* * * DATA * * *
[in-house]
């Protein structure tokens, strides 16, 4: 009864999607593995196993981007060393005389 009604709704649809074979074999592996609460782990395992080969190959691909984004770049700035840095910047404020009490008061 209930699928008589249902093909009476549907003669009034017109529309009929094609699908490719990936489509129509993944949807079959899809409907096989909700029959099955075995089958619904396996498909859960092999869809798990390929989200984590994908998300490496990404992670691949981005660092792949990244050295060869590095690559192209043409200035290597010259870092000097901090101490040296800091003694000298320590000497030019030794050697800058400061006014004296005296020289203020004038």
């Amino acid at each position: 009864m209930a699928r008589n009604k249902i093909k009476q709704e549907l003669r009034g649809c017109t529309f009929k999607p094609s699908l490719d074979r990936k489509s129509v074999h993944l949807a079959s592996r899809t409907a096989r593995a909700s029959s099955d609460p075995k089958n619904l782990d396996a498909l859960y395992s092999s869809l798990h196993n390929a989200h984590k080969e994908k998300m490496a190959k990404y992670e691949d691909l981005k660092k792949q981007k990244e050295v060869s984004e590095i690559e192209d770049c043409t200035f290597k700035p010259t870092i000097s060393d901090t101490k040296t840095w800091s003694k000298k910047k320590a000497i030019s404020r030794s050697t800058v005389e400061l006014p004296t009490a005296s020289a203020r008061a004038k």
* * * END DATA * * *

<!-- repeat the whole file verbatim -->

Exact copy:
[in-house]
């Protein structure tokens, strides 16, 4: 009864999607593995196993981007060393005389 009604709704649809074979074999592996609460782990395992080969190959691909984004770049700035840095910047404020009490008061 209930699928008589249902093909009476549907003669009034017109529309009929094609699908490719990936489509129509993944949807079959899809409907096989909700029959099955075995089958619904396996498909859960092999869809798990390929989200984590994908998300490496990404992670691949981005660092792949990244050295060869590095690559192209043409200035290597010259870092000097901090101490040296800091003694000298320590000497030019030794050697800058400061006014004296005296020289203020004038």
């Amino acid at each position: 009864m209930a699928r008589n009604k249902i093909k009476q709704e549907l003669r009034g649809c017109t529309f009929k999607p094609s699908l490719d074979r990936k489509s129509v074999h993944l949807a079959s592996r899809t409907a096989r593995a909700s029959s099955d609460p075995k089958n619904l782990d396996a498909l859960y395992s092999s869809l798990h196993n390929a989200h984590k080969e994908k998300m490496a190959k990404y992670e691949d691909l981005k660092k792949q981007k990244e050295v060869s984004e590095i690559e192209d770049c043409t200035f290597k700035p010259t870092i000097s060393d901090t101490k040296t840095w800091s003694k000298k910047k320590a000497i030019s404020r030794s050697t800058v005389e400061l006014p004296t009490a005296s020289a203020r008061a004038k």